Book Review: Glass Houses by Louise Penny

Glass Houses
A Chief Inspector Gamache Novel #13
Louise Penny
Minotaur Books, August 2017
ISBN 978-0-2500-6619-0
Hardcover

From the publisher:  When a mysterious figure appears on the village green on a cold November day in Three Pines, Chief Inspector Gamache, who now resides there, knows something is wrong.  Yet since no laws are being broken, he does nothing.  But a shadow falls over Three Pines, and unease sets into the community.  Soon the figure disappears, and not long after, a body is discovered.  During the ensuing investigation and later, when a trial begins against the accused, Gamache considers the events he set into motion long ago, disastrous means to an uncertain end, and if there will be a reckoning.  “This case began in a higher court,” he says at his testimony.  “And it’s going to end there.”  And regardless of the trial’s outcome, Gamache understands that in the end, he will have to face his conscience.  A gripping and haunting mystery, “Glass Houses” explores what Gandhi called the court of conscience and asks us, when the chips are down, is there a court that supersedes all?

This is the 12th book in the series, all of which take place in and around the aforementioned Quebec village of Three Pines, variously described as lost, hidden in the hills, and not on any map or GPS, in the middle of nowhere, and a place where “getting lost was almost a prerequisite for finding the place.”   All the residents of the village are present, and the many fans of the series will welcome them: Gamache, former Chief Inspector of the Surete, a post now held by Isabella Lacoste, Gamache now the Superintendent, heading up the division that oversees Homicide and Serious Crimes; his wife, Reine-Marie; Myrna, a large black woman who runs a new and used bookstore and was once a prominent psychologist in Montreal [referred to by others in the novel as “a verbal speed bump”]; Ruth Zardo, an eccentric, award-winning and “demented old” poet, and Rosa, her beloved pet duck; Gabri and Olivier, the lovers who run the bistro and the B&B; Monsieur Beliveau, the grocer; Clara Morrow, an artist and portraitist; as well as Henri, Gamache’s German shepherd; Jean-Guy Beauvoir, second in command in the Surete [formerly Gamache’s second in command] and now married to his daughter; and Madeleine Toussaint, the first woman in charge of Serious Crimes and the first Haitian to head up any department. Three Pines, and its residents, remain as charming as ever.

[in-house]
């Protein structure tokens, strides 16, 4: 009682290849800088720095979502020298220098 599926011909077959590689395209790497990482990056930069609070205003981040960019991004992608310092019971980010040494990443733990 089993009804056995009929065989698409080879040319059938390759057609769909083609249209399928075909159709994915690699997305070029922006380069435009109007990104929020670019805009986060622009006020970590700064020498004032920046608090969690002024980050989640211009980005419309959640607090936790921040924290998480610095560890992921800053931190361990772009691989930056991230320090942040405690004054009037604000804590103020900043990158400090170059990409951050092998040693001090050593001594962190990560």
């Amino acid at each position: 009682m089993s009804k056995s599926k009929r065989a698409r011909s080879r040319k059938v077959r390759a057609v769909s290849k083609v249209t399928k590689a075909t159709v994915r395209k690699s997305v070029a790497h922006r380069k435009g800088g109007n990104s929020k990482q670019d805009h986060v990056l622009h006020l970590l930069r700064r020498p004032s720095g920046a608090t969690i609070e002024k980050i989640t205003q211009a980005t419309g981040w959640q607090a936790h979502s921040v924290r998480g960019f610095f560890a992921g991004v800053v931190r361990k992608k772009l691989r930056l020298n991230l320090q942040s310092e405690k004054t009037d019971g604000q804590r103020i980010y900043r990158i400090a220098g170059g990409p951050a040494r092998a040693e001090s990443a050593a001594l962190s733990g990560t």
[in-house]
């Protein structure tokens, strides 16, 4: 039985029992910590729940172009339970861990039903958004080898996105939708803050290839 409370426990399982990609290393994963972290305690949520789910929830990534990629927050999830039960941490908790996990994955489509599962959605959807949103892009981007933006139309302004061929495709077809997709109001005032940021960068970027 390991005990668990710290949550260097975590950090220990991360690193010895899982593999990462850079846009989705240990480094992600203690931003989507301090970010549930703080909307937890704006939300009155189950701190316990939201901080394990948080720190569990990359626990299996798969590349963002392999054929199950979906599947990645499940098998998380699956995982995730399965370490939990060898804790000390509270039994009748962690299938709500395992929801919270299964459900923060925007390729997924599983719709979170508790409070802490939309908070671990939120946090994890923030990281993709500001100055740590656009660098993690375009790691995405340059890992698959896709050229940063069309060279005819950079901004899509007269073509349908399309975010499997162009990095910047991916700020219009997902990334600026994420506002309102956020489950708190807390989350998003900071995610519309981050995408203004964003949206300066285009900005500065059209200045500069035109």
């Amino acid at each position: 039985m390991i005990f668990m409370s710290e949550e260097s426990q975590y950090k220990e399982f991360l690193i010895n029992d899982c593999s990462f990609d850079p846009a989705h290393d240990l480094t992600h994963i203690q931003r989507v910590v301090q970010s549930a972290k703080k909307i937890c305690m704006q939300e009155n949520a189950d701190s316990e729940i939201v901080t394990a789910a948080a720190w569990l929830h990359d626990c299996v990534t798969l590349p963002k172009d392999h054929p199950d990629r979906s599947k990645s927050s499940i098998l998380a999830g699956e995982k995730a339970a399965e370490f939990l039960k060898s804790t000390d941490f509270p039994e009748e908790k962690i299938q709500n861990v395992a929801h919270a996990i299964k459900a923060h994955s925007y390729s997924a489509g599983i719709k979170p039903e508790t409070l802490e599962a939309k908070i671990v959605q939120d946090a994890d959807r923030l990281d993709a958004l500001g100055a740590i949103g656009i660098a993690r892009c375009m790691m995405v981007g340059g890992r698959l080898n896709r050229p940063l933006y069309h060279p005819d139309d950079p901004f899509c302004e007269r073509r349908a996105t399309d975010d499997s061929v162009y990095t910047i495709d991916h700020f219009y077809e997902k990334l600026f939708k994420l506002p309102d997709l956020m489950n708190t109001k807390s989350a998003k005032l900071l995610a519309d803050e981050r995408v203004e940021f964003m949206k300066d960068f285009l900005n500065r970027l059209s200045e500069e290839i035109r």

Shortly after the book opens, a trial is about to begin, the defendant being accused of the above-mentioned murder, Gamache being a key witness, the judge one Maureen Corriveau, handling her first murder case, a murder which seemingly had no motive behind it.  The identity of the defendant is withheld from the reader until much later in the novel.  The villain in the piece, a figure known as “the cobrador,” is a fascinating creation, apparently with its origin in Spain, in fact a Spanish debt collector, who followed and shamed people into paying their debts.

There is much here that is timely, dealing as it does with issues of drug/opiod use/abuse [present in our newspapers on almost a daily basis], and political corruption, among other things of national importance today.  As always the writing is never less than elegant, and the book is recommended.

Reviewed by Gloria Feit, October 2017.